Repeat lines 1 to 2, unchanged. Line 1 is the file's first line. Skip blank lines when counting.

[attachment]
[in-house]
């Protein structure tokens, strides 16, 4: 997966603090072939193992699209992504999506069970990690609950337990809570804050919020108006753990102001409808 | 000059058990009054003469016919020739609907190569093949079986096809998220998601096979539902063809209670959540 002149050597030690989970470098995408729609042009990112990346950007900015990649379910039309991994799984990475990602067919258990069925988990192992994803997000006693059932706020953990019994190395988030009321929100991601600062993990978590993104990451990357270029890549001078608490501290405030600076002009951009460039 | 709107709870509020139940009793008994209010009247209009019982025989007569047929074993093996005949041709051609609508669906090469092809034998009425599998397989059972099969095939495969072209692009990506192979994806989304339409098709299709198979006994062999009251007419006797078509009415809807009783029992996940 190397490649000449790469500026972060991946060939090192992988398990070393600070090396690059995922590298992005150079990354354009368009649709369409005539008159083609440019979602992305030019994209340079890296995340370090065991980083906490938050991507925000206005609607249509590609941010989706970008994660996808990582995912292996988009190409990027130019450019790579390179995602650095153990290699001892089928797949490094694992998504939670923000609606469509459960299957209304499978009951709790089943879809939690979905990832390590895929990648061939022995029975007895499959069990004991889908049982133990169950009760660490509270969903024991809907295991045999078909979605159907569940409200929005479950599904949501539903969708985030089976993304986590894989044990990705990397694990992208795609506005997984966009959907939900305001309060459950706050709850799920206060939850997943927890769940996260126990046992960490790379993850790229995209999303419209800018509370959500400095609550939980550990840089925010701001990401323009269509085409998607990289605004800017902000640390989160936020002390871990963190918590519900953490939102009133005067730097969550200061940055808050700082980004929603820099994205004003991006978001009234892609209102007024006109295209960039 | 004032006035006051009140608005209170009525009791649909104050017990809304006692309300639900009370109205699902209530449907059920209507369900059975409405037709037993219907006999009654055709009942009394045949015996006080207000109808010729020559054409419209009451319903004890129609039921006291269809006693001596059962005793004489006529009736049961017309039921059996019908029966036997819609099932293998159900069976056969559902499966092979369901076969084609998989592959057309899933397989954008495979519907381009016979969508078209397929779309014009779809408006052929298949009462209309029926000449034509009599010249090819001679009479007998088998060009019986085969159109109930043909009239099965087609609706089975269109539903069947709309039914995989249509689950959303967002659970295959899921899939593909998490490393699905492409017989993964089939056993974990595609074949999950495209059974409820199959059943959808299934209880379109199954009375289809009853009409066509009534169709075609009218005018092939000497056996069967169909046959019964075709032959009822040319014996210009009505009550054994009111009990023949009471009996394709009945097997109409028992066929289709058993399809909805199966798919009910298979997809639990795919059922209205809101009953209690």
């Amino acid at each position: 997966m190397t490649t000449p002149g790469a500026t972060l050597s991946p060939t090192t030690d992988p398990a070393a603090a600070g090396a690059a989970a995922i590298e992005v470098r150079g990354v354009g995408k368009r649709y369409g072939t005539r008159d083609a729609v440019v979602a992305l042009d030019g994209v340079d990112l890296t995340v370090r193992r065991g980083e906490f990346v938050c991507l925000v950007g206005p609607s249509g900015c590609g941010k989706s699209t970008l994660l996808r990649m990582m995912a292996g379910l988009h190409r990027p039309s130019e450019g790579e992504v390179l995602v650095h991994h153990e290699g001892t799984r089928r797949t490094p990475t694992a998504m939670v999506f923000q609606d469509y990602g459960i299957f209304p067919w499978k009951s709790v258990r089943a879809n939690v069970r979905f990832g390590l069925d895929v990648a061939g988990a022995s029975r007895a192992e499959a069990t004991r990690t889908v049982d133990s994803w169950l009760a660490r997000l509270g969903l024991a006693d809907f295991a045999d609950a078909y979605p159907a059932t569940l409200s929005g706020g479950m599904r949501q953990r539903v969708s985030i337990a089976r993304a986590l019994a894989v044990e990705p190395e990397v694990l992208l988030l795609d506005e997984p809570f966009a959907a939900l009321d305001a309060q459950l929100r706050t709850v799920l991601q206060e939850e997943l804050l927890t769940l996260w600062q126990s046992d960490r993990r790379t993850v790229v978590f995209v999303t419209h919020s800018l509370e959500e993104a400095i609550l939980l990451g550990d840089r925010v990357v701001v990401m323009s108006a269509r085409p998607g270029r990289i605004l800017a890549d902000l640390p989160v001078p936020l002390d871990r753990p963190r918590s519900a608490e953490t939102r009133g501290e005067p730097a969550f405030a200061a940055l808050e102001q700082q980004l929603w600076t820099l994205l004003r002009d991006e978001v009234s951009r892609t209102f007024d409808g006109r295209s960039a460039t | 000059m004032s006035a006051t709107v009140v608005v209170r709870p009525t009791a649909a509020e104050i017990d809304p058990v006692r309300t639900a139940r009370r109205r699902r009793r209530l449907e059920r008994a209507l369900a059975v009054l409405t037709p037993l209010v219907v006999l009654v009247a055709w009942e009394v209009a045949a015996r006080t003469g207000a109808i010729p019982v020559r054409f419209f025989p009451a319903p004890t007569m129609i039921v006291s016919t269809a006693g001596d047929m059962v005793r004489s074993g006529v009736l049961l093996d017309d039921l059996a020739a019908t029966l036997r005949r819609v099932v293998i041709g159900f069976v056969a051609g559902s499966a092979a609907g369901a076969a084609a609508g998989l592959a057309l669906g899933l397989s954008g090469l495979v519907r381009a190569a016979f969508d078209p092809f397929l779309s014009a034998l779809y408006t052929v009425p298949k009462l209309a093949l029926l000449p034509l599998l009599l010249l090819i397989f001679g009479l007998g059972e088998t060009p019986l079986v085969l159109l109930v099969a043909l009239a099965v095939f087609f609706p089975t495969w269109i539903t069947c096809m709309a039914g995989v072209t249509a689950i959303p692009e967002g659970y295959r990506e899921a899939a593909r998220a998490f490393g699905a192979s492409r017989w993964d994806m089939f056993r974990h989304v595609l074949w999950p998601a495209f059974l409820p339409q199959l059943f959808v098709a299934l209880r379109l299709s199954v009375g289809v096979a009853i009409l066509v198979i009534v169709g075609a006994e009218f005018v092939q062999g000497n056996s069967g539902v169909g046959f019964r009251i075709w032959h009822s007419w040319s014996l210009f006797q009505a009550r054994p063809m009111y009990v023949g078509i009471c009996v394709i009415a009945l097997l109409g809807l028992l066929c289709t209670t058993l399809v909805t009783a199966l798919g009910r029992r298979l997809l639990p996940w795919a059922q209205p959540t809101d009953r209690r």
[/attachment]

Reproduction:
[in-house]
């Protein structure tokens, strides 16, 4: 997966603090072939193992699209992504999506069970990690609950337990809570804050919020108006753990102001409808 | 000059058990009054003469016919020739609907190569093949079986096809998220998601096979539902063809209670959540 002149050597030690989970470098995408729609042009990112990346950007900015990649379910039309991994799984990475990602067919258990069925988990192992994803997000006693059932706020953990019994190395988030009321929100991601600062993990978590993104990451990357270029890549001078608490501290405030600076002009951009460039 | 709107709870509020139940009793008994209010009247209009019982025989007569047929074993093996005949041709051609609508669906090469092809034998009425599998397989059972099969095939495969072209692009990506192979994806989304339409098709299709198979006994062999009251007419006797078509009415809807009783029992996940 190397490649000449790469500026972060991946060939090192992988398990070393600070090396690059995922590298992005150079990354354009368009649709369409005539008159083609440019979602992305030019994209340079890296995340370090065991980083906490938050991507925000206005609607249509590609941010989706970008994660996808990582995912292996988009190409990027130019450019790579390179995602650095153990290699001892089928797949490094694992998504939670923000609606469509459960299957209304499978009951709790089943879809939690979905990832390590895929990648061939022995029975007895499959069990004991889908049982133990169950009760660490509270969903024991809907295991045999078909979605159907569940409200929005479950599904949501539903969708985030089976993304986590894989044990990705990397694990992208795609506005997984966009959907939900305001309060459950706050709850799920206060939850997943927890769940996260126990046992960490790379993850790229995209999303419209800018509370959500400095609550939980550990840089925010701001990401323009269509085409998607990289605004800017902000640390989160936020002390871990963190918590519900953490939102009133005067730097969550200061940055808050700082980004929603820099994205004003991006978001009234892609209102007024006109295209960039 | 004032006035006051009140608005209170009525009791649909104050017990809304006692309300639900009370109205699902209530449907059920209507369900059975409405037709037993219907006999009654055709009942009394045949015996006080207000109808010729020559054409419209009451319903004890129609039921006291269809006693001596059962005793004489006529009736049961017309039921059996019908029966036997819609099932293998159900069976056969559902499966092979369901076969084609998989592959057309899933397989954008495979519907381009016979969508078209397929779309014009779809408006052929298949009462209309029926000449034509009599010249090819001679009479007998088998060009019986085969159109109930043909009239099965087609609706089975269109539903069947709309039914995989249509689950959303967002659970295959899921899939593909998490490393699905492409017989993964089939056993974990595609074949999950495209059974409820199959059943959808299934209880379109199954009375289809009853009409066509009534169709075609009218005018092939000497056996069967169909046959019964075709032959009822040319014996210009009505009550054994009111009990023949009471009996394709009945097997109409028992066929289709058993399809909805199966798919009910298979997809639990795919059922209205809101009953209690």